The Ministry of Defense controls the import of firearms and ammunition for use by the armed forces, police, and civil security. Certain military-related or dual-use items are prohibited or controlled. Radars, night-vision devices, beta lights, armored vehicles, explosion-detection equipment, digital-jamming equipment, infrared illuminators, GPS equipment, and laser designators are prohibited.
Imports of laser/radar range finders and thermal-image devices are subject to Ministry of Defense approval. Remote-controlled toys are also under license control for public security reasons. There are restrictions on the import of toxic and hazardous chemicals and pesticides. Used and reconditioned air conditioners and refrigerators are under license control for environmental protection.
The Sri Lanka Tea Board regulates tea imports into Sri Lanka. Tea imports require a license, only bulk tea can be imported, and only registered tea exporters are allowed to import tea for value addition and re-export. Only certain varieties of tea can be imported for such purposes. When re-exporting, the packages should indicate, “Ceylon Tea blended with other origin teas.”
Sri Lanka issued the Food (Color Coding for Sugar levels) Regulations 2016, which requires labeling of carbonated beverages, ready-to-serve drinks other than milk-based products, and fruit juices.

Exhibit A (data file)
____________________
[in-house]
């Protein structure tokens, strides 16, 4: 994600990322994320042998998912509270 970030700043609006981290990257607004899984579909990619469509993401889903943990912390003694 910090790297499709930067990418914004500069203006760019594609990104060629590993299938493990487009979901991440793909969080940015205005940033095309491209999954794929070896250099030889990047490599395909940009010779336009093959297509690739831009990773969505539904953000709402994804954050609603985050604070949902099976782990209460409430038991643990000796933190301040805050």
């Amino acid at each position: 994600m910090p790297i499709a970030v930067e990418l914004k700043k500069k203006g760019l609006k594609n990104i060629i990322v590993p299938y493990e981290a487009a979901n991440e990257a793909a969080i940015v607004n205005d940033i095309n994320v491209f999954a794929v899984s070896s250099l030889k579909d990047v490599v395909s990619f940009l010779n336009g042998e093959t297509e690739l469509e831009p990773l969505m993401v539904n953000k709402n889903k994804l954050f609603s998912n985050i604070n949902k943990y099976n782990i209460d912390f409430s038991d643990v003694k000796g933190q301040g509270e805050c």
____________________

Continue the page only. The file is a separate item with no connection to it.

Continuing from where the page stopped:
Sri Lanka requires the approval of its Chief Food Authority for the importation or the sale of products derived from genetic engineering (GE) intended for human consumption.
Sri Lanka permits imports of poultry products only from countries that have never reported outbreaks of Highly Pathogenic Avian Influenza (HPAI) or only after six months have passed since a country has notified the World Organization for Animal Health (OIE) that a particular area or state (in the case of the United States) is free of avian influenza.
Sri Lankan animal health authorities take a long time to conduct microbiological tests of meat shipments. Additionally, these authorities occasionally reject imports based on testing methods that are not consistent with those set out in the country’s regulations or the import permit.
It is a major port for container and passenger traffic in the Indian Ocean and offers 51 berths and 3 container terminals. It is the base of Sri Lanka’s head offices of banks and insurance companies. The port of Colombo usually covers the schedules to the most popular commercial centres of South Asia.
Colombo port with a stacking capacity of 44.1 thousand TEU’s annually and is replete with state of the art computer systems and effective management practices. The container port is made out of three terminals with the cargo terminal having a storage area of 6,245 m 2 and an annual traffic capacity of 2.4 million TEU’s.
Portuguese first discovered the Port of Colombo in 1505 and began a trading post, making Colombo a well known commercial centre of import-export in the world. The port remained an important commercial and was made the capital of Dutch Maritime Provinces in 1796.
With favourable weather conditions throughout the year, this port serves as a leadingmaritime gateway in Sri Lanka and an ideal transit centre for intercontinental trade. Ranking among the top 35 ports in the world, the port of Colombo strives to become better every day with its South Harbour Development Project.